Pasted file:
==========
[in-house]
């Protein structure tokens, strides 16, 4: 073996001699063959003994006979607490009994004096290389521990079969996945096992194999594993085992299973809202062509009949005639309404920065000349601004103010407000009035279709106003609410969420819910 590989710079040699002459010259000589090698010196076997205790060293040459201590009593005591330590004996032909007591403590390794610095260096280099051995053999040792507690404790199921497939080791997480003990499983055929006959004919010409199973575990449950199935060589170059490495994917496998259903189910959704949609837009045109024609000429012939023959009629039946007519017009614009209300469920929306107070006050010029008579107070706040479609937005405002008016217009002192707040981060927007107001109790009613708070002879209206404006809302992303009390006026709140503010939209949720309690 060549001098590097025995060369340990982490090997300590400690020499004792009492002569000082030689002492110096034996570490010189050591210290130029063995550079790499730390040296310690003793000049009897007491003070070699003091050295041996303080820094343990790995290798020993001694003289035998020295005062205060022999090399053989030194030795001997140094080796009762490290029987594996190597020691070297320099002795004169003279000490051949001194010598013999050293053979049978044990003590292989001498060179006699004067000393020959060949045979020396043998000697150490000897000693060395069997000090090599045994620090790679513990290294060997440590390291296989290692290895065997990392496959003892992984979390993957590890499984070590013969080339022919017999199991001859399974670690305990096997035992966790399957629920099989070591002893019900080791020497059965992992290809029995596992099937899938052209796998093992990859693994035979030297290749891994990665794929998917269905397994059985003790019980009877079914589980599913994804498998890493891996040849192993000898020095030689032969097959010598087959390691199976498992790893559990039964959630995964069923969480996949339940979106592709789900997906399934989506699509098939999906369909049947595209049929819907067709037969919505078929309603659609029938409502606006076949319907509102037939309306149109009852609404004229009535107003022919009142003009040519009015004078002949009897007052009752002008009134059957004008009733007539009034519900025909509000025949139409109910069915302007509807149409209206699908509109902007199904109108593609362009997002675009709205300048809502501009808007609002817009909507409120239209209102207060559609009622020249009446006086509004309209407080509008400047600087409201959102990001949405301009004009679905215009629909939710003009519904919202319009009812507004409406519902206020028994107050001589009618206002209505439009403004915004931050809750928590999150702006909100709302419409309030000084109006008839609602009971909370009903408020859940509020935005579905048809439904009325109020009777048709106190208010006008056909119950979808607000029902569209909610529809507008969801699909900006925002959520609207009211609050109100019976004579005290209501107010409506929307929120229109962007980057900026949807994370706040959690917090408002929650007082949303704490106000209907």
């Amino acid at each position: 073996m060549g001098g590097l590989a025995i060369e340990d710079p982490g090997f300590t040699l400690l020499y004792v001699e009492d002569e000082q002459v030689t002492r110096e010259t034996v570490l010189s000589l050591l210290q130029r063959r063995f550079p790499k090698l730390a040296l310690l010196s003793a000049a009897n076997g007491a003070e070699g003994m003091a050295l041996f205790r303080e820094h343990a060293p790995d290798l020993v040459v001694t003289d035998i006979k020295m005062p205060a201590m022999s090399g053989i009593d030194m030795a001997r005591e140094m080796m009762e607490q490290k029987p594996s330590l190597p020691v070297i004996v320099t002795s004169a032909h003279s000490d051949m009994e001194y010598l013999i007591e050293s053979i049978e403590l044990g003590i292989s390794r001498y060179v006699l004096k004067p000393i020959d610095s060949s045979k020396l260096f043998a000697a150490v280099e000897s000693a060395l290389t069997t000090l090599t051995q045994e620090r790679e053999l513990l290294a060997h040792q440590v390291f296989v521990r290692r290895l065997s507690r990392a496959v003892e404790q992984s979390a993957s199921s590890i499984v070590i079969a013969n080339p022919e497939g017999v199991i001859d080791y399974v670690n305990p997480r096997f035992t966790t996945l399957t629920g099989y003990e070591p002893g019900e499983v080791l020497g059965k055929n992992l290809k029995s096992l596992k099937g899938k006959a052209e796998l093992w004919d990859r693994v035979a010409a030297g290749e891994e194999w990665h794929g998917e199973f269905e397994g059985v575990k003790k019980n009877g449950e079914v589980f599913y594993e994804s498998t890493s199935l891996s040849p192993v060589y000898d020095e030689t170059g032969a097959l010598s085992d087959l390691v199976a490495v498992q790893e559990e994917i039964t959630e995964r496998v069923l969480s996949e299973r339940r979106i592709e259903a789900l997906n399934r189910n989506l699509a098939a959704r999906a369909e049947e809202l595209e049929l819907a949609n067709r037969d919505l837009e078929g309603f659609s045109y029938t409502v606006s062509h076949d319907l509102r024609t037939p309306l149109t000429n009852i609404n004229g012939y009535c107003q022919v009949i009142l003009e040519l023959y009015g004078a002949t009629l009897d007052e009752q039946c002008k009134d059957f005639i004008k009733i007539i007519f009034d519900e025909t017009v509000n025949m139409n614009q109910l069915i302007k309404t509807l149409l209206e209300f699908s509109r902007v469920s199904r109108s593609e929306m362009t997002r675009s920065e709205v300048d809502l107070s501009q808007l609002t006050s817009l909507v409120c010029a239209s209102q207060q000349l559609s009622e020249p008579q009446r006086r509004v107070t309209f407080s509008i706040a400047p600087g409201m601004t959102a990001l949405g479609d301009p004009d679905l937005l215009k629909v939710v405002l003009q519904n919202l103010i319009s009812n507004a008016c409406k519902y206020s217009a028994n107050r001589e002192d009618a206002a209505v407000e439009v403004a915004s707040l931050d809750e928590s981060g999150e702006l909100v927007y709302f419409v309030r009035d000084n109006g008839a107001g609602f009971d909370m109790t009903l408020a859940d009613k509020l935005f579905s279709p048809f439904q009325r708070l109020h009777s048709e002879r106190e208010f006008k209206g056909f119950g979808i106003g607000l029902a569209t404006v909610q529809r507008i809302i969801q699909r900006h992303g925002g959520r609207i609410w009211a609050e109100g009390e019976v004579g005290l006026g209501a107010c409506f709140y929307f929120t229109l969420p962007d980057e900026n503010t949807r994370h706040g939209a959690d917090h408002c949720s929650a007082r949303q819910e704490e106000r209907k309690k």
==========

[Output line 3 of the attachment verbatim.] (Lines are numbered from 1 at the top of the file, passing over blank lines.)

């Amino acid at each position: 073996m060549g001098g590097l590989a025995i060369e340990d710079p982490g090997f300590t040699l400690l020499y004792v001699e009492d002569e000082q002459v030689t002492r110096e010259t034996v570490l010189s000589l050591l210290q130029r063959r063995f550079p790499k090698l730390a040296l310690l010196s003793a000049a009897n076997g007491a003070e070699g003994m003091a050295l041996f205790r303080e820094h343990a060293p790995d290798l020993v040459v001694t003289d035998i006979k020295m005062p205060a201590m022999s090399g053989i009593d030194m030795a001997r005591e140094m080796m009762e607490q490290k029987p594996s330590l190597p020691v070297i004996v320099t002795s004169a032909h003279s000490d051949m009994e001194y010598l013999i007591e050293s053979i049978e403590l044990g003590i292989s390794r001498y060179v006699l004096k004067p000393i020959d610095s060949s045979k020396l260096f043998a000697a150490v280099e000897s000693a060395l290389t069997t000090l090599t051995q045994e620090r790679e053999l513990l290294a060997h040792q440590v390291f296989v521990r290692r290895l065997s507690r990392a496959v003892e404790q992984s979390a993957s199921s590890i499984v070590i079969a013969n080339p022919e497939g017999v199991i001859d080791y399974v670690n305990p997480r096997f035992t966790t996945l399957t629920g099989y003990e070591p002893g019900e499983v080791l020497g059965k055929n992992l290809k029995s096992l596992k099937g899938k006959a052209e796998l093992w004919d990859r693994v035979a010409a030297g290749e891994e194999w990665h794929g998917e199973f269905e397994g059985v575990k003790k019980n009877g449950e079914v589980f599913y594993e994804s498998t890493s199935l891996s040849p192993v060589y000898d020095e030689t170059g032969a097959l010598s085992d087959l390691v199976a490495v498992q790893e559990e994917i039964t959630e995964r496998v069923l969480s996949e299973r339940r979106i592709e259903a789900l997906n399934r189910n989506l699509a098939a959704r999906a369909e049947e809202l595209e049929l819907a949609n067709r037969d919505l837009e078929g309603f659609s045109y029938t409502v606006s062509h076949d319907l509102r024609t037939p309306l149109t000429n009852i609404n004229g012939y009535c107003q022919v009949i009142l003009e040519l023959y009015g004078a002949t009629l009897d007052e009752q039946c002008k009134d059957f005639i004008k009733i007539i007519f009034d519900e025909t017009v509000n025949m139409n614009q109910l069915i302007k309404t509807l149409l209206e209300f699908s509109r902007v469920s199904r109108s593609e929306m362009t997002r675009s920065e709205v300048d809502l107070s501009q808007l609002t006050s817009l909507v409120c010029a239209s209102q207060q000349l559609s009622e020249p008579q009446r006086r509004v107070t309209f407080s509008i706040a400047p600087g409201m601004t959102a990001l949405g479609d301009p004009d679905l937005l215009k629909v939710v405002l003009q519904n919202l103010i319009s009812n507004a008016c409406k519902y206020s217009a028994n107050r001589e002192d009618a206002a209505v407000e439009v403004a915004s707040l931050d809750e928590s981060g999150e702006l909100v927007y709302f419409v309030r009035d000084n109006g008839a107001g609602f009971d909370m109790t009903l408020a859940d009613k509020l935005f579905s279709p048809f439904q009325r708070l109020h009777s048709e002879r106190e208010f006008k209206g056909f119950g979808i106003g607000l029902a569209t404006v909610q529809r507008i809302i969801q699909r900006h992303g925002g959520r609207i609410w009211a609050e109100g009390e019976v004579g005290l006026g209501a107010c409506f709140y929307f929120t229109l969420p962007d980057e900026n503010t949807r994370h706040g939209a959690d917090h408002c949720s929650a007082r949303q819910e704490e106000r209907k309690k």